Post-Traumatic Stress Disorder Speeds Aging in Women, Study Finds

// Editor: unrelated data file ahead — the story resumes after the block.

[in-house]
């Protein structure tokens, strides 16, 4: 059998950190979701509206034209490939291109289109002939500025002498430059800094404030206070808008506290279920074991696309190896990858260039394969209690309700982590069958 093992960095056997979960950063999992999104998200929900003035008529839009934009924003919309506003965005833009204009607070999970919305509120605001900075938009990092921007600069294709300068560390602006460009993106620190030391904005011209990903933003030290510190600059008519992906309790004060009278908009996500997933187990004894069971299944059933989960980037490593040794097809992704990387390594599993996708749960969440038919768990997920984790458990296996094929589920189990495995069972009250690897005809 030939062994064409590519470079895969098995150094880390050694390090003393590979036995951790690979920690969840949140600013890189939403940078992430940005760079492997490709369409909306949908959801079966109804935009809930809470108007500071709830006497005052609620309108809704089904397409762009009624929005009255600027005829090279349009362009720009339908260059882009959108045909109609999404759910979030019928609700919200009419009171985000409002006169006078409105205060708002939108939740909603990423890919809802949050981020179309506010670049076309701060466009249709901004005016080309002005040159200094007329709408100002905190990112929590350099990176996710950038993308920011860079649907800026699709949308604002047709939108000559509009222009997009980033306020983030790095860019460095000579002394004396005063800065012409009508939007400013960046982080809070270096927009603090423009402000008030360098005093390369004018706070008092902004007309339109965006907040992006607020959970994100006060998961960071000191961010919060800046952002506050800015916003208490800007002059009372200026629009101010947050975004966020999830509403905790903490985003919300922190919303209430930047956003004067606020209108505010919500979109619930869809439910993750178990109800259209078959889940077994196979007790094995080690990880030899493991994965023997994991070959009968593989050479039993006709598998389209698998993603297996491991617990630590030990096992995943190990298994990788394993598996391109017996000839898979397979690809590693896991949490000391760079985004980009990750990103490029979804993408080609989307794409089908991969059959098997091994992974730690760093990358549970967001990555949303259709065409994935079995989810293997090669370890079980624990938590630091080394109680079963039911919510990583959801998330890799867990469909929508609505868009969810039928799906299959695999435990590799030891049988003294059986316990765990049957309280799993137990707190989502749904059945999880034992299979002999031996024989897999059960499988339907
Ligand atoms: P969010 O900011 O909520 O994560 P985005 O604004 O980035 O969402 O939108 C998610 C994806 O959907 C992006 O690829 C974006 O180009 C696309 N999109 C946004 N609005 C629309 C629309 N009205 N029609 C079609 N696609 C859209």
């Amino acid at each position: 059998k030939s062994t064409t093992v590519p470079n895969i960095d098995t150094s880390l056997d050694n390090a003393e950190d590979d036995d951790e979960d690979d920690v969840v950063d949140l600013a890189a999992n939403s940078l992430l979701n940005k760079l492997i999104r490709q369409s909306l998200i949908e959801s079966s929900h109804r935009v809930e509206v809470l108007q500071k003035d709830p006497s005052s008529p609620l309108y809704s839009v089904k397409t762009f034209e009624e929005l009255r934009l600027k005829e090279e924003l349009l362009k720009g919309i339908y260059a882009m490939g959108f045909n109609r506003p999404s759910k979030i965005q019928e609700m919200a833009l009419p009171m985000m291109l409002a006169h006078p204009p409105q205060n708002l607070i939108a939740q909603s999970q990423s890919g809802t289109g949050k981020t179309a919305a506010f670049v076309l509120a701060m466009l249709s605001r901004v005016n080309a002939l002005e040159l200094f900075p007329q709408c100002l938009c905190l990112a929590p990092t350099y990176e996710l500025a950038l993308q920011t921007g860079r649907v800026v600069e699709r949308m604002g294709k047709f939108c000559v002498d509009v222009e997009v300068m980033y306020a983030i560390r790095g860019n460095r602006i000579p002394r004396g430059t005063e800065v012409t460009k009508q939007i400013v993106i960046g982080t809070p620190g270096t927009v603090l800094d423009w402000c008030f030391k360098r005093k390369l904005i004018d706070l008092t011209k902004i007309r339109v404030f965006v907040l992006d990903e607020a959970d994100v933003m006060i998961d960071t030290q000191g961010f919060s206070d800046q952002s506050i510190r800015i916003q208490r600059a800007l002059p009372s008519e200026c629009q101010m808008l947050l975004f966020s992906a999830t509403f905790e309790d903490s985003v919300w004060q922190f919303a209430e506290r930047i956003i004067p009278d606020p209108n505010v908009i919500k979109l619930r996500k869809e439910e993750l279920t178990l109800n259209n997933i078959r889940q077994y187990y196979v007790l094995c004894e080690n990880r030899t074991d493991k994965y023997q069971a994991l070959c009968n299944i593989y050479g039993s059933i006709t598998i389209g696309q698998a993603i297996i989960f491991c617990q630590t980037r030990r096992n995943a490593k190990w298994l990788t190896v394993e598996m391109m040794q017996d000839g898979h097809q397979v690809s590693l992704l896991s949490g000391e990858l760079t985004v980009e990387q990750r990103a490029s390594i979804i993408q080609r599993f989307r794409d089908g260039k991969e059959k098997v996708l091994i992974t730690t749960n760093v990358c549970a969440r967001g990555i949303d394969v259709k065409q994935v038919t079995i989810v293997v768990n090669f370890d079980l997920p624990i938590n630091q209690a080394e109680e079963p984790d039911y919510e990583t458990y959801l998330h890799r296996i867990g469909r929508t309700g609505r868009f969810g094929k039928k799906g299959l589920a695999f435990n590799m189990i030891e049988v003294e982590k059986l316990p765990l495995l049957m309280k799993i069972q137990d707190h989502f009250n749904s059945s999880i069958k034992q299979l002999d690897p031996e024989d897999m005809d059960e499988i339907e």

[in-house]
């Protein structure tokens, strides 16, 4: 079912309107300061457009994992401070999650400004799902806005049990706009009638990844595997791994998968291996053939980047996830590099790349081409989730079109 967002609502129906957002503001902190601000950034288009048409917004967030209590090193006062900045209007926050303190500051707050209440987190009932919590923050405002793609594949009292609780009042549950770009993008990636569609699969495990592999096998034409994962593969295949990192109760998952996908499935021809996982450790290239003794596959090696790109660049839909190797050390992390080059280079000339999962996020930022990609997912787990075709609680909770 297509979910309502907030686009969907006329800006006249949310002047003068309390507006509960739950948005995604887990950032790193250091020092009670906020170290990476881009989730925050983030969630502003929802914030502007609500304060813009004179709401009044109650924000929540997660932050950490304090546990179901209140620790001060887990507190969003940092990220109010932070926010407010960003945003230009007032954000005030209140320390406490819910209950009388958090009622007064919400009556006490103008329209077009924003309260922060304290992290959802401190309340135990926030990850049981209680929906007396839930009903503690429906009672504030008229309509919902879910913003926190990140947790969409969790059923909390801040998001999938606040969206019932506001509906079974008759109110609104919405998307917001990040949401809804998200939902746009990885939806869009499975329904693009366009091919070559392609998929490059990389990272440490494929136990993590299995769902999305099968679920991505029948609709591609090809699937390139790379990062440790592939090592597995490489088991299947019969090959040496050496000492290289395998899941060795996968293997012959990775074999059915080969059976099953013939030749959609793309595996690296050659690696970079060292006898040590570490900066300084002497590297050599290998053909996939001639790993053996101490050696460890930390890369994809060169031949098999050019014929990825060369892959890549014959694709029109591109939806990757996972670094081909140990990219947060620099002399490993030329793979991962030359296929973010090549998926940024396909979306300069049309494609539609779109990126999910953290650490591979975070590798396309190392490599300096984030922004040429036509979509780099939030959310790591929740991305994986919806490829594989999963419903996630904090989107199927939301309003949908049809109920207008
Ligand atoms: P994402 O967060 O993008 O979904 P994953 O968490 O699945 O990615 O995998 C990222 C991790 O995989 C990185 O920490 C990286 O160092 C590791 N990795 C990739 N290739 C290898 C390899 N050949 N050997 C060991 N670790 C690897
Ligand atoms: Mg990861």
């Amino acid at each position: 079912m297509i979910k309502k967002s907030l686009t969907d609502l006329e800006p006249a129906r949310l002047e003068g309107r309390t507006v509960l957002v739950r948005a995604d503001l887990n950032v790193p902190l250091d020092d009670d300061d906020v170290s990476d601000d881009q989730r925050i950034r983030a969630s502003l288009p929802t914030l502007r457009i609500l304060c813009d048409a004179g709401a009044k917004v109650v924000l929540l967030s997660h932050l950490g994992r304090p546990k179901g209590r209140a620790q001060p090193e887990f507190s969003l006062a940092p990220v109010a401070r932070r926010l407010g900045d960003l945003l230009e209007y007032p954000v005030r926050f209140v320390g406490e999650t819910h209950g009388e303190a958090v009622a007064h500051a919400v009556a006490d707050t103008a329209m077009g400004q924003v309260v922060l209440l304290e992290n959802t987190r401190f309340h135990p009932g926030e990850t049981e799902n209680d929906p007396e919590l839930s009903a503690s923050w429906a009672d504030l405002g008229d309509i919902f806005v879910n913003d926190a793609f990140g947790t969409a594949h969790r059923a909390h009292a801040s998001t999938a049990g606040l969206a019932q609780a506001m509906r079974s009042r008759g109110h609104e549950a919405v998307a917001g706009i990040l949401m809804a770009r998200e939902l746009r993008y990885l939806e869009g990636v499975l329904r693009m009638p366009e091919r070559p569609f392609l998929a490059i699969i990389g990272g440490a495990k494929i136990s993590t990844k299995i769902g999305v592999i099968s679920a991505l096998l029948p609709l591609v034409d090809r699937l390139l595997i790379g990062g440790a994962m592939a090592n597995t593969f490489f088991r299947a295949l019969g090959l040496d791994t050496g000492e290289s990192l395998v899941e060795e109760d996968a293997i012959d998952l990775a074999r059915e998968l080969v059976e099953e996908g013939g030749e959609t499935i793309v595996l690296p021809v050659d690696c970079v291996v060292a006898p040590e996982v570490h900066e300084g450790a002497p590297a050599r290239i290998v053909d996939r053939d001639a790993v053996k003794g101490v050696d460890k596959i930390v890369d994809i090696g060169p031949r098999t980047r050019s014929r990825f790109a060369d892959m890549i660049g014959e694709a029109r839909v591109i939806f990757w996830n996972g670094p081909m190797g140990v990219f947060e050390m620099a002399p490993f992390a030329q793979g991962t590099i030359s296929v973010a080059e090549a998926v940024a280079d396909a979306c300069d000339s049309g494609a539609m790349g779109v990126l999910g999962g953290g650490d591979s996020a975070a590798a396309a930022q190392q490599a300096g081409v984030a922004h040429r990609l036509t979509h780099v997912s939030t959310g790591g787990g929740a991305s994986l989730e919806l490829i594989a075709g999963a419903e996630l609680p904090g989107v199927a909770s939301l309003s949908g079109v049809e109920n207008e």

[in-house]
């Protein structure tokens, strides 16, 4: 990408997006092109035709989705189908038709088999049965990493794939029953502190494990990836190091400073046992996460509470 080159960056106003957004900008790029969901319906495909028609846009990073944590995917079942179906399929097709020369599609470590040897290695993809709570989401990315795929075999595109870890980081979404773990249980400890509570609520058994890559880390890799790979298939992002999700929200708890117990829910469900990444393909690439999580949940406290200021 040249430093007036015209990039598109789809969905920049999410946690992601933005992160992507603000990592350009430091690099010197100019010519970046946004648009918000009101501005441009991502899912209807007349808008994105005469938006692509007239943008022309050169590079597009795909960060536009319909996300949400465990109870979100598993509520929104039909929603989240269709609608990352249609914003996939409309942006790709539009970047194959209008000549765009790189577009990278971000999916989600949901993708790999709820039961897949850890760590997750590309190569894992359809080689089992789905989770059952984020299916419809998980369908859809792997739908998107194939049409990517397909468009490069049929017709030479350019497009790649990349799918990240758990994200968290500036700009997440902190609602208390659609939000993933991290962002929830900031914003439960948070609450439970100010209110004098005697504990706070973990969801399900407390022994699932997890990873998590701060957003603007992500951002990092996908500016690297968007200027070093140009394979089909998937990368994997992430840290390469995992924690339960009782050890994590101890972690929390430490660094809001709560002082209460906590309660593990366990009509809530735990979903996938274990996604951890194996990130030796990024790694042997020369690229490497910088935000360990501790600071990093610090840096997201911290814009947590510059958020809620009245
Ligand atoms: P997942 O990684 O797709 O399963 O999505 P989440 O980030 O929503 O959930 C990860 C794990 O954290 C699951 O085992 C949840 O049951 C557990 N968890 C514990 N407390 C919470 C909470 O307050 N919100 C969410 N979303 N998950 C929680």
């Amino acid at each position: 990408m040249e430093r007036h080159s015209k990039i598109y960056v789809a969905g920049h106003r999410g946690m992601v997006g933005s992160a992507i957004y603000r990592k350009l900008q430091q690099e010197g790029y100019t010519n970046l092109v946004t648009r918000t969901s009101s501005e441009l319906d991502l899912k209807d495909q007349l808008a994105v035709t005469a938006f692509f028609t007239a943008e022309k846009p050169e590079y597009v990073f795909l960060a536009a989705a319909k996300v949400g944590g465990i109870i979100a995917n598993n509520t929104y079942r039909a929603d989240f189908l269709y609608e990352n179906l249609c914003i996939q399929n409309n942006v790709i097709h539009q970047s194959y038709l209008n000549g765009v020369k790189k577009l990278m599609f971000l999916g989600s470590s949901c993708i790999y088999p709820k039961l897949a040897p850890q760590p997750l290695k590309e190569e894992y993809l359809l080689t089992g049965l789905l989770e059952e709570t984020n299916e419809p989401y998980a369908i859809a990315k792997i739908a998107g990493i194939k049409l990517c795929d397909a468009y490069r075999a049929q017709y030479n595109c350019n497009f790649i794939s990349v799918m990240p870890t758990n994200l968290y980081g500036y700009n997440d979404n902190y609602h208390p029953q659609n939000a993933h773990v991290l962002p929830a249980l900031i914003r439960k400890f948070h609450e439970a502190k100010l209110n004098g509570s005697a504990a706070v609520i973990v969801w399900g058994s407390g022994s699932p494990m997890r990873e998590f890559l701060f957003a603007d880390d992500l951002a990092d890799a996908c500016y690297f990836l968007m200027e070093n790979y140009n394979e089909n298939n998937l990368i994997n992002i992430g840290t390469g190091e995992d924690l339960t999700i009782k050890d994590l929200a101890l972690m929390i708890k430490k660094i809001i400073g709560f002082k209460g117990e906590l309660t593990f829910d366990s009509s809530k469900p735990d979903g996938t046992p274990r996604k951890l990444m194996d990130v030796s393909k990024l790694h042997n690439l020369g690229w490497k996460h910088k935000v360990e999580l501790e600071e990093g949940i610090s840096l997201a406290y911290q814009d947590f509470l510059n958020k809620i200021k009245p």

In the 1960s, Adriana’s mom and dad had come to the United States from Mexico. They attained citizenship, and shortly afterward, her father joined the Marines and went to fight in Vietnam. Both her father and older brother were proud career military personnel and it was only a small surprise to the family when Adriana, too, made the decision to join. At 19, Adriana left her family’s home in Houston to report to the Marine Corp Recruit Depot in Parris Island, South Carolina, where women are trained to become Marines, and where soldiers go through basic training (the other facility for this training is in San Diego). After she completed basic training, she was sent for further training at Camp Lejeune, North Carolina. Adriana was a focused, dedicated and hardworking soldier with a positive attitude and a strong internal incentive to advance in her military career. She was “a leader-in-the-making” and “a pleasure to be around,” according to several who’d worked beside her. But at Camp Lejeune, her positive experiences with the Marine Corp began to dissolve. It was there that Adriana was first sexually assaulted. Not wanting to frighten her mother, and not being certain herself how to handle the assault, Adriana chose to keep the incident to herself. She decided to move ahead as if nothing had happened, and for a time, this worked. After her training stateside, and a brief visit home, Adriana was deployed to Afghanistan. Initially, she adapted to her position and to her role. She trusted the men serving beside her and they trusted her. One of Adriana’s primary roles was to serve as the first line of communication with Afghani women, a highly necessary duty. The local women were not able, given their religious customs, to speak to men who were not members of their family, so Adriana spoke to the women with the help of a translator. After seven months of serving in severe and frequently life-threatening conditions, Adriana was again assaulted, this time by her platoon sergeant. Feeling that she had no recourse, and experiencing the tremendous stress from both the pressures of combat and the fear of another assault, Adriana began to break down psychologically. She was distracted, jumpy and agitated. She could not seem to quell feelings of intense anxiety. An incredible sense of hopelessness had begun to overtake her and she no longer felt the desire to achieve beyond her role. She had trouble sleeping, sometimes experienced double vision, and she had a noted loss of appetite. Her strength had diminished as a result of significant weight loss. Adriana feared disappointing her comrades and her family, but she knew that what was happening to her likely made her a risk to the men who served beside her. She needed to talk to someone. PTSD in Women According to the Pentagon’s most recent research, 19,000 sex crimes take place in the military each year. While Adriana’s is an extreme story—she experienced post-traumatic stress disorder, or PTSD, as a result of both the conditions of active combat in a war zone and the experience of sexual assault—many women develop PTSD without ever serving in the military, or even becoming victims of sex crimes. PTSD and Aging in Women Researchers at the UCSF-affiliated San Francisco Veterans Affairs Medical Center (SFVAMC) are finding that women with PTSD may be more likely “to experience faster aging at the cellular level and increased risk for diseases of aging than men with PTSD.” There may be a silver lining, however. The same researchers believe these finding may have implications in both preventing and treating PTSD in women in the military, where women are serving in increasing numbers, as well as in women in the civilian population. Aoife Donovan, PhD, a postdoctoral fellow at UCSF and the SFVAMC-based Northern California Institute for Research and Education (NCIRE), studies “stress, inflammation and the shortening within cells of protective strands of DNA known as telomeres”—in short, the effects of extreme stress on aging. When the body experiences extreme and/or long-term stress, there are other biological impacts throughout the body and brain, including elevated cortisol levels (which can increase fat storage around the body’s middle), elevated blood pressure, reactive blood sugar levels, and lowered serotonin in the brain, which can lead to anxiety, depression and a diminished sense of well-being. Traumas that can lead to PTSD are case-by-case and can range from an experience with a car accident, the sudden death of a loved one, childhood abuse, domestic violence, being the victim of a violent crime, witnessing a violent crime, a natural cataclysm (such as a fire, tornado, or hurricane), sexual assault/rape, and war/combat. Adriana experienced two types of trauma and her stress was particularly intense and ongoing. She had no reason to feel guilty or concerned with disappointing her loved ones, but often, in a crisis such as she experienced, these feelings come with the territory. While she was not able to leave Afghanistan immediately after her assault, and she has not yet been able to find justice for what happened to her, she is meeting with a veteran’s psychologist as well as a group of former Marine women who all experienced what she did. Their support has been invaluable to Adriana, and through the sharing of their lived-experiences she is finally able to begin to make sense of the senselessness.    

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